The art in this issue of Wonder Woman consists of pencils and inks by Liam Sharp and colors by Laura Martin. Sharp’s surname is actually quite fitting because let me tell you, his line work graces the page with a painstaking level of precision. The crosshatching in the city street on the opening page evokes the feeling of a rough, canvas-like texture and would look just as beautiful mounted and framed in one’s home as it does in this book. The detail Sharp puts into Wonder Woman, especially in the close-up portraits, is stunning and I find it hard to recall the last time Diana has looked this divine.

Sharp’s creative panel layouts ensure an optimal flow on every page and I love how he hones in on character’s faces during some of the one-on-one dialogue exchanges. In the conversation between Etta and Sasha, this forces Sasha’s scar to become the focal point and you almost get a warm sensation in the left side of your face when looking at it. Then there are the panels created organically by way of Urzkartaga’s vine-like tentacles and the wooden bars of the holding cell that make for an incredibly effective composition. In the case of the holding cell, seeing Wonder Woman emerge from the shadows panel by panel works as a perfect example of efficient sequential art. Perhaps my favorite page, though, is the one where Sharp uses shattered glass to form the panels and to depict various points throughout Wonder Woman’s complicated history.

Sharp’s lines and inking pair perfectly with Laura Martin’s colors in a beautiful blend of deep greens and blacks, contrasted with vibrant blues and reds. Martin adds a gorgeous glow that enhances the depth and pulls characters and images right off the page. The contrast between the bright and shining Themyscira of Diana’s memory and the muted and somber jungle she treks through with Cheetah really helps establish the atmosphere. Martin also achieves this with the vivid and energetic shades of yellow and orange as we see the shattered glass panels, divided by a luminous bolt of lightning.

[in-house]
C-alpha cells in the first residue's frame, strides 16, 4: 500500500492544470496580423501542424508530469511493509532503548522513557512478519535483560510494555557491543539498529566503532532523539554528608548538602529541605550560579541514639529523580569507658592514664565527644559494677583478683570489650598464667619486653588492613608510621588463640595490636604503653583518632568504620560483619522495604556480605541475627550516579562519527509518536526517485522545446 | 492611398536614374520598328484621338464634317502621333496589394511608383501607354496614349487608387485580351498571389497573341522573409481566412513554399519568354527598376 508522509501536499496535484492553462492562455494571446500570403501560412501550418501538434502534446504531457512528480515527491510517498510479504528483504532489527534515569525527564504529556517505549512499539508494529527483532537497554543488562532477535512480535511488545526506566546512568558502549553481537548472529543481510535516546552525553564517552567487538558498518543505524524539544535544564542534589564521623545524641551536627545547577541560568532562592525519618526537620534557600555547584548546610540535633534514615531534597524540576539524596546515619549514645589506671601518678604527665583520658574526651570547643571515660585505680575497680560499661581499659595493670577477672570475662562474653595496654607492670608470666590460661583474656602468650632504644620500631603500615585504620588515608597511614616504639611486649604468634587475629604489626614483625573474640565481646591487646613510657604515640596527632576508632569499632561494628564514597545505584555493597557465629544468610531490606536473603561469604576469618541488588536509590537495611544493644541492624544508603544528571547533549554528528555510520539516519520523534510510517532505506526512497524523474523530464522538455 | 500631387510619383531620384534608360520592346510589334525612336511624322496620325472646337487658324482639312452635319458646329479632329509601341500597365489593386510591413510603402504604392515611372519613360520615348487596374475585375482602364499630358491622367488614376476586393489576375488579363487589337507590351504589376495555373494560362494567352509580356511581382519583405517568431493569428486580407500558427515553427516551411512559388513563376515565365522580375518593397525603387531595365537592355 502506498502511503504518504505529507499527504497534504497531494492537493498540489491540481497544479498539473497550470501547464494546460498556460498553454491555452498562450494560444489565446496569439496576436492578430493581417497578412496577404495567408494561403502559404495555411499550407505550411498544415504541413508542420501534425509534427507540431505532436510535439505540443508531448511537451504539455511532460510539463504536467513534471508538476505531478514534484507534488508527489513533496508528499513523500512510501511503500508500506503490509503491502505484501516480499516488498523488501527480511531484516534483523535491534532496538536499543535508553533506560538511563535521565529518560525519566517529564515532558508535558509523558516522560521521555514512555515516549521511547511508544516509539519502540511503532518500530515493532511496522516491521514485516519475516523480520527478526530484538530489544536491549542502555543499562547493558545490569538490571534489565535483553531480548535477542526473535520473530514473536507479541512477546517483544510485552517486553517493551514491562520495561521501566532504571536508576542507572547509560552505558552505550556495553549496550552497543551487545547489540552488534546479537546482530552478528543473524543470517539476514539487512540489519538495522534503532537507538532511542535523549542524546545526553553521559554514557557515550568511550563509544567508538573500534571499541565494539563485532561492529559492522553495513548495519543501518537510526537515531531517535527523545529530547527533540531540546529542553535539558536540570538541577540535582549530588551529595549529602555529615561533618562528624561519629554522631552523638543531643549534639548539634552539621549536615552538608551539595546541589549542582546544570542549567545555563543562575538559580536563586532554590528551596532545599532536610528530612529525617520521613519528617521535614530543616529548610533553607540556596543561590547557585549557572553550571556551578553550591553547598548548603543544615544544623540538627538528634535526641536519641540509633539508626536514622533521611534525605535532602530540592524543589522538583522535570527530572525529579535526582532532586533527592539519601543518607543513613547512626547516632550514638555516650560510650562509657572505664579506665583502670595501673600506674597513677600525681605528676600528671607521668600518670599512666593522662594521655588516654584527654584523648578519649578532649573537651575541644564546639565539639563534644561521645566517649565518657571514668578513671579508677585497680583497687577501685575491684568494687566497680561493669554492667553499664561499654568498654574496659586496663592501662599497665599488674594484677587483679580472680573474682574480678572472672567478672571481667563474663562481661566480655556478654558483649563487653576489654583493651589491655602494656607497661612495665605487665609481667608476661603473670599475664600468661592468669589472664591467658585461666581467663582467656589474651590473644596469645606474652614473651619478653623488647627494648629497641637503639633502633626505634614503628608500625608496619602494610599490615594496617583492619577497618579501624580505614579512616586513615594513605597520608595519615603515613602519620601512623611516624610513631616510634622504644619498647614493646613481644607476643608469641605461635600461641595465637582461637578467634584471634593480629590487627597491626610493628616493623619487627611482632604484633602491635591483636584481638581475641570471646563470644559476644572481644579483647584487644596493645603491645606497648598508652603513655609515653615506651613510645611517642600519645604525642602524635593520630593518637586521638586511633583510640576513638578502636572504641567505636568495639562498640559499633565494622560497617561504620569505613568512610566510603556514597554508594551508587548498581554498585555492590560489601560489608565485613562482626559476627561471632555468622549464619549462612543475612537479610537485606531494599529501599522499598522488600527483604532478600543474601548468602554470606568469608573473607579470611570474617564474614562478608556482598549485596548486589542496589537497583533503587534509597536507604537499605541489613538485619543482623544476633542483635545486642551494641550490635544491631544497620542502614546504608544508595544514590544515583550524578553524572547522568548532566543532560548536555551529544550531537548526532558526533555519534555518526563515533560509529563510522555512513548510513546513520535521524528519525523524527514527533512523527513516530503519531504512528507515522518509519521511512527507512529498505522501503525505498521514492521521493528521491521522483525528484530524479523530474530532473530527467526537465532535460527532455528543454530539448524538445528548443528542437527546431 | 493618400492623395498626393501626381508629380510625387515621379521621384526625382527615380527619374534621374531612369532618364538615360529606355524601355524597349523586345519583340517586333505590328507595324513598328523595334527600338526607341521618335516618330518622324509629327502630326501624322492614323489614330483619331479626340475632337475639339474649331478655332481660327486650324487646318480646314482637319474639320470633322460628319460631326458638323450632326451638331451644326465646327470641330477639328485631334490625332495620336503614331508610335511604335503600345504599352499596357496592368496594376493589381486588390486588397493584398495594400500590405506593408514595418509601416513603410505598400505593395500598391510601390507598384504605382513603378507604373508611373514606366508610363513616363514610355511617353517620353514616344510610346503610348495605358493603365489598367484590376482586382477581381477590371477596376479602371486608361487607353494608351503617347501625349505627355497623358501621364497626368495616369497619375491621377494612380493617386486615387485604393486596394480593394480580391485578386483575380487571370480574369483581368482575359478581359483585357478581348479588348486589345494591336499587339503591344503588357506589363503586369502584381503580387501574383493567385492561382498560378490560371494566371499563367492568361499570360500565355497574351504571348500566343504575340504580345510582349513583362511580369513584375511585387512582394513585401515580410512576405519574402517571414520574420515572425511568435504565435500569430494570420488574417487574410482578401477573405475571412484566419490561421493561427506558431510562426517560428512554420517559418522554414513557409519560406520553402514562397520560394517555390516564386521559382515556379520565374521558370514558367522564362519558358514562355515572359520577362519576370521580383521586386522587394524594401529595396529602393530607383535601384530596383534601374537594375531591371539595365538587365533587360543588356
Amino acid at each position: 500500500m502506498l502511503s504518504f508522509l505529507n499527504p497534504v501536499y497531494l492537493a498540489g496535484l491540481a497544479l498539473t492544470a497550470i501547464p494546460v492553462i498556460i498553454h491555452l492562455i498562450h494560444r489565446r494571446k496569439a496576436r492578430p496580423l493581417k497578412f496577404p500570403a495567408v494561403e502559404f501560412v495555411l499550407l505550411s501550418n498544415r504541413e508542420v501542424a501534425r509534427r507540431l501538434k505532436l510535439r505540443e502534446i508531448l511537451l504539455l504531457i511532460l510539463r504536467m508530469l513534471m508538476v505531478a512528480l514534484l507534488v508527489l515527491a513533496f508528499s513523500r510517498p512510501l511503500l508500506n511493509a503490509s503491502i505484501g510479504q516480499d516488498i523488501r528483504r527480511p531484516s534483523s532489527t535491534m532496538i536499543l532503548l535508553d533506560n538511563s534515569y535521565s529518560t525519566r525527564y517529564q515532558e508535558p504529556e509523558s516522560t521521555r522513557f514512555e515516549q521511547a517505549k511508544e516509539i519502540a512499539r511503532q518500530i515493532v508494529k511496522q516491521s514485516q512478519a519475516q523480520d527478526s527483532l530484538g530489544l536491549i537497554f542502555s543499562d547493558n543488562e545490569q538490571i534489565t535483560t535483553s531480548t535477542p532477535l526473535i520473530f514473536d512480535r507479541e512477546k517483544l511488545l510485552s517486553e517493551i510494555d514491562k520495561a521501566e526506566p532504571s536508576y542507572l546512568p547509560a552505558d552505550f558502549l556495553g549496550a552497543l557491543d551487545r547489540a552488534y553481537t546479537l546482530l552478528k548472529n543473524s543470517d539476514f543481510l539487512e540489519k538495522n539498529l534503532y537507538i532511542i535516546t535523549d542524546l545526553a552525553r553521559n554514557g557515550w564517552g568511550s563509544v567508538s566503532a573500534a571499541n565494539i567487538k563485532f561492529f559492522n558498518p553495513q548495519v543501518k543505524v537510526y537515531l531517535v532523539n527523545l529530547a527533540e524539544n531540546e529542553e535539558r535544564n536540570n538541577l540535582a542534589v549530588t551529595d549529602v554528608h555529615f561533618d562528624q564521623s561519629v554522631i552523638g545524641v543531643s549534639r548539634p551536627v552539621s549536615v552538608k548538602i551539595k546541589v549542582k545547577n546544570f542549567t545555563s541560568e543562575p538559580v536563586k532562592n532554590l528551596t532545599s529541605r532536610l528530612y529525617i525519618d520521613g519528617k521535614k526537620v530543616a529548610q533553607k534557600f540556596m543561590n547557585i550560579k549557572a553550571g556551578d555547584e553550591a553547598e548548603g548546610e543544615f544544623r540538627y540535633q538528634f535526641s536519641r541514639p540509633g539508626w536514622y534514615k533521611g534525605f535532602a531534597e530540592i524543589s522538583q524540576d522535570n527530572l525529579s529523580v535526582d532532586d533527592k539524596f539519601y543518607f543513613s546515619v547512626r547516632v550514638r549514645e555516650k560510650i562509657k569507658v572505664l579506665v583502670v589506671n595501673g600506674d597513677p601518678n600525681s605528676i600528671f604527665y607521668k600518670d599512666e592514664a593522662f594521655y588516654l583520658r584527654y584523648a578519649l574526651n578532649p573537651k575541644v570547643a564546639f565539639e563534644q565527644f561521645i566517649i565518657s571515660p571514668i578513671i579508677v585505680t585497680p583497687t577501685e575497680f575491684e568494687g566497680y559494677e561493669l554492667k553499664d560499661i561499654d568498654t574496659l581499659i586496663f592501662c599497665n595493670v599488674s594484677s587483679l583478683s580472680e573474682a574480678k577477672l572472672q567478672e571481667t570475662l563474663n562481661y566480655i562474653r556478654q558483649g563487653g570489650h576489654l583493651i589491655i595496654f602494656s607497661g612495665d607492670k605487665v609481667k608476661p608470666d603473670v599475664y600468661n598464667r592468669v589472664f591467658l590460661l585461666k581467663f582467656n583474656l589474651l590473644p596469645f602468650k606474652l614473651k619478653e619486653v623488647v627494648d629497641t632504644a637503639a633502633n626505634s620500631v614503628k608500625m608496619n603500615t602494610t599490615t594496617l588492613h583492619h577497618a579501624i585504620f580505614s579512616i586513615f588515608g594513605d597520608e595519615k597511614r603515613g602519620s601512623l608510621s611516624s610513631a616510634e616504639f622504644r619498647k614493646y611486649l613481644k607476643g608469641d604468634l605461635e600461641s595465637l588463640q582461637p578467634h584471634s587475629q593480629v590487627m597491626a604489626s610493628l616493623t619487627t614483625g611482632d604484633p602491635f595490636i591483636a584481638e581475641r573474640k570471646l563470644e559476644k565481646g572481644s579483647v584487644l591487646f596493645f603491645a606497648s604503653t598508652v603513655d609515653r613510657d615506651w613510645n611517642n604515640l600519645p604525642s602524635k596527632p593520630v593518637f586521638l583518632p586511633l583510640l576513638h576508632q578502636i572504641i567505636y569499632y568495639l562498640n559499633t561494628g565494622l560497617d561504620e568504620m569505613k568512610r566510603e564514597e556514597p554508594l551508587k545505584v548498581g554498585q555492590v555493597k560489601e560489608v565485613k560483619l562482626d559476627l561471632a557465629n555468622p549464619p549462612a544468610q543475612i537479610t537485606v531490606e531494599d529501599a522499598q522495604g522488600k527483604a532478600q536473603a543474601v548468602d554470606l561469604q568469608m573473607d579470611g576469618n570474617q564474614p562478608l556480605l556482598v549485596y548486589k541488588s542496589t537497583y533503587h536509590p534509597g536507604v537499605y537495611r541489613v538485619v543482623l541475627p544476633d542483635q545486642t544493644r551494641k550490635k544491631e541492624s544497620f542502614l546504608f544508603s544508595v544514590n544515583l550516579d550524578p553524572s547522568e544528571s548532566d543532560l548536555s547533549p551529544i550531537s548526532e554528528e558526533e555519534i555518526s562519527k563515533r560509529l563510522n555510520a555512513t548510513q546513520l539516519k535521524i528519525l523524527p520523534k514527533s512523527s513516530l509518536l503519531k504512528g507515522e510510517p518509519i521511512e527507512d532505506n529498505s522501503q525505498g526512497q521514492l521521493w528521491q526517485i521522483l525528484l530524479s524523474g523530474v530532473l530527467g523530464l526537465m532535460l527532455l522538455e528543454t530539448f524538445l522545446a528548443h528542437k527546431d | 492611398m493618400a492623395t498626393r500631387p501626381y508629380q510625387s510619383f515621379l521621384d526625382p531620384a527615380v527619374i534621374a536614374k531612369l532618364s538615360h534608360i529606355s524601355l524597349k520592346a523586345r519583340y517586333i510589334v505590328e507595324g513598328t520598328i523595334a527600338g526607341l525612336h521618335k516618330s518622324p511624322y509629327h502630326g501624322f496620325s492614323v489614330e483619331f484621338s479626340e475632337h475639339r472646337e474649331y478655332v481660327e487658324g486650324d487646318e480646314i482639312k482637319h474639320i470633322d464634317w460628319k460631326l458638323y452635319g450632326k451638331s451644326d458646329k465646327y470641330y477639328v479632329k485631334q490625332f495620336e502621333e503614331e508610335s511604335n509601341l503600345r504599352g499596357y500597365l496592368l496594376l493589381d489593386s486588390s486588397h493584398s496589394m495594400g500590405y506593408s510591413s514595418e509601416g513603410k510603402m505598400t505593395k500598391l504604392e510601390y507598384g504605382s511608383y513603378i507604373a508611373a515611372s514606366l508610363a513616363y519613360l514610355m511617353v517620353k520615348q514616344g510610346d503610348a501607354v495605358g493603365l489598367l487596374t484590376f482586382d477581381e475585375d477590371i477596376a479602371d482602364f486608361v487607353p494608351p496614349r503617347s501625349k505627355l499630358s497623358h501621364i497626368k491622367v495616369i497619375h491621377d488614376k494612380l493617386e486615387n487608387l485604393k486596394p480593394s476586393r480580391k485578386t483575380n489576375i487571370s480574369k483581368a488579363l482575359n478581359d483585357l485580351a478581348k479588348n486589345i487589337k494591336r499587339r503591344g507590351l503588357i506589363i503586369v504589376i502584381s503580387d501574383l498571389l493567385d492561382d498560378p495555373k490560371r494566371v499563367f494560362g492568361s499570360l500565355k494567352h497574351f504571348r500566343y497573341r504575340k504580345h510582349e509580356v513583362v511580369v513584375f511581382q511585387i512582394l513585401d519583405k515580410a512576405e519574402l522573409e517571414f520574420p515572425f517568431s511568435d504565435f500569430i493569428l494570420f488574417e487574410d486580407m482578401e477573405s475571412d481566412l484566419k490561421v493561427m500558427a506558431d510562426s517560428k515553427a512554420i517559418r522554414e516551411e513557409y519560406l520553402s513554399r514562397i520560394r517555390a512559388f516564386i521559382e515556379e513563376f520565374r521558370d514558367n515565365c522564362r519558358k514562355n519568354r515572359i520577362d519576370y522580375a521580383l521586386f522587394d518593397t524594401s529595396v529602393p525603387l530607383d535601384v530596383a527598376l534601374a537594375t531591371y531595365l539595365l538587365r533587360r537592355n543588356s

As a standalone issue, this third installment from “The Lies” arc isn’t quite as strong as its predecessors but it’s still a great book when you look at it as a chapter of a larger story. I still highly recommend Wonder Woman #5, especially due to Liam Sharp and Laura Martin’s phenomenal art, but I would also recommend re-reading the story arc as a whole once it’s collected in trade.

Wonder Woman #5


This issue isn’t quite as strong as its predecessors but it’s still a great book when you look at it as a chapter of a larger story.

User Rating: 4.65 ( 1 votes)

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About Author

Jon Arvedon is a Graphic Design graduate who somehow became a Health Insurance Analyst, yet wishes to be a crime-fighting vigilante if not for his strict 8:30 PM bedtime. Born and raised on the not-so-mean streets of Central Massachusetts, he instead uses his time consuming and sharing all aspects of nerd culture on the web and social media as avoNERD.